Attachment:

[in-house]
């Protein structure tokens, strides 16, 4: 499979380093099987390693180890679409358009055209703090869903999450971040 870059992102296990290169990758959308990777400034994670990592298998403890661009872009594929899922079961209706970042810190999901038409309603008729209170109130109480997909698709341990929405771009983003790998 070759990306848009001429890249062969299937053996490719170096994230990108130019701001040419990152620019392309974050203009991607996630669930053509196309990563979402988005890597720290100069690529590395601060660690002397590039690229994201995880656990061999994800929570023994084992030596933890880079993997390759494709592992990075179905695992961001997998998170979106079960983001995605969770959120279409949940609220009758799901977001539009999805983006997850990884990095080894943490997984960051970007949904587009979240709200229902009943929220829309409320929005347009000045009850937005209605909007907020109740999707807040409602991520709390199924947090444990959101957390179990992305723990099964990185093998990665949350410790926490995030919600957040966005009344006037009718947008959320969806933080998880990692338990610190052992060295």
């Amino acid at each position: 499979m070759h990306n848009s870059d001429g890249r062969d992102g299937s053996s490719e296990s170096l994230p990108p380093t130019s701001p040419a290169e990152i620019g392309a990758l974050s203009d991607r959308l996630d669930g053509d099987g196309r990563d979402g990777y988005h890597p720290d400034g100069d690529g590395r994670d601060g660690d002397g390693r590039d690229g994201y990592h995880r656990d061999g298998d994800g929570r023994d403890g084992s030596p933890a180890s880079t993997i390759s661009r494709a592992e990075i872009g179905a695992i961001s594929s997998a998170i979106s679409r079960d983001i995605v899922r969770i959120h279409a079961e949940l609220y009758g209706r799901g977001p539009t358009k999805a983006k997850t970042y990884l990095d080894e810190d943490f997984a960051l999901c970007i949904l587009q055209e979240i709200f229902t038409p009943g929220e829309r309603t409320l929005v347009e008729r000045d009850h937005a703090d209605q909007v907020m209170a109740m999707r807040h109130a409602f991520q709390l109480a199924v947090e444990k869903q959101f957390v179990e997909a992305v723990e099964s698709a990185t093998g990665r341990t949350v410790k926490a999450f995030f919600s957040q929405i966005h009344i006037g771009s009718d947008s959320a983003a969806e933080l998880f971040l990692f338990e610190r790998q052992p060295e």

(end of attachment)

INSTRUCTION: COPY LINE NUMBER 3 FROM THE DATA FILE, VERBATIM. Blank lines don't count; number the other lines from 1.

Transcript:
């Amino acid at each position: 499979m070759h990306n848009s870059d001429g890249r062969d992102g299937s053996s490719e296990s170096l994230p990108p380093t130019s701001p040419a290169e990152i620019g392309a990758l974050s203009d991607r959308l996630d669930g053509d099987g196309r990563d979402g990777y988005h890597p720290d400034g100069d690529g590395r994670d601060g660690d002397g390693r590039d690229g994201y990592h995880r656990d061999g298998d994800g929570r023994d403890g084992s030596p933890a180890s880079t993997i390759s661009r494709a592992e990075i872009g179905a695992i961001s594929s997998a998170i979106s679409r079960d983001i995605v899922r969770i959120h279409a079961e949940l609220y009758g209706r799901g977001p539009t358009k999805a983006k997850t970042y990884l990095d080894e810190d943490f997984a960051l999901c970007i949904l587009q055209e979240i709200f229902t038409p009943g929220e829309r309603t409320l929005v347009e008729r000045d009850h937005a703090d209605q909007v907020m209170a109740m999707r807040h109130a409602f991520q709390l109480a199924v947090e444990k869903q959101f957390v179990e997909a992305v723990e099964s698709a990185t093998g990665r341990t949350v410790k926490a999450f995030f919600s957040q929405i966005h009344i006037g771009s009718d947008s959320a983003a969806e933080l998880f971040l990692f338990e610190r790998q052992p060295e």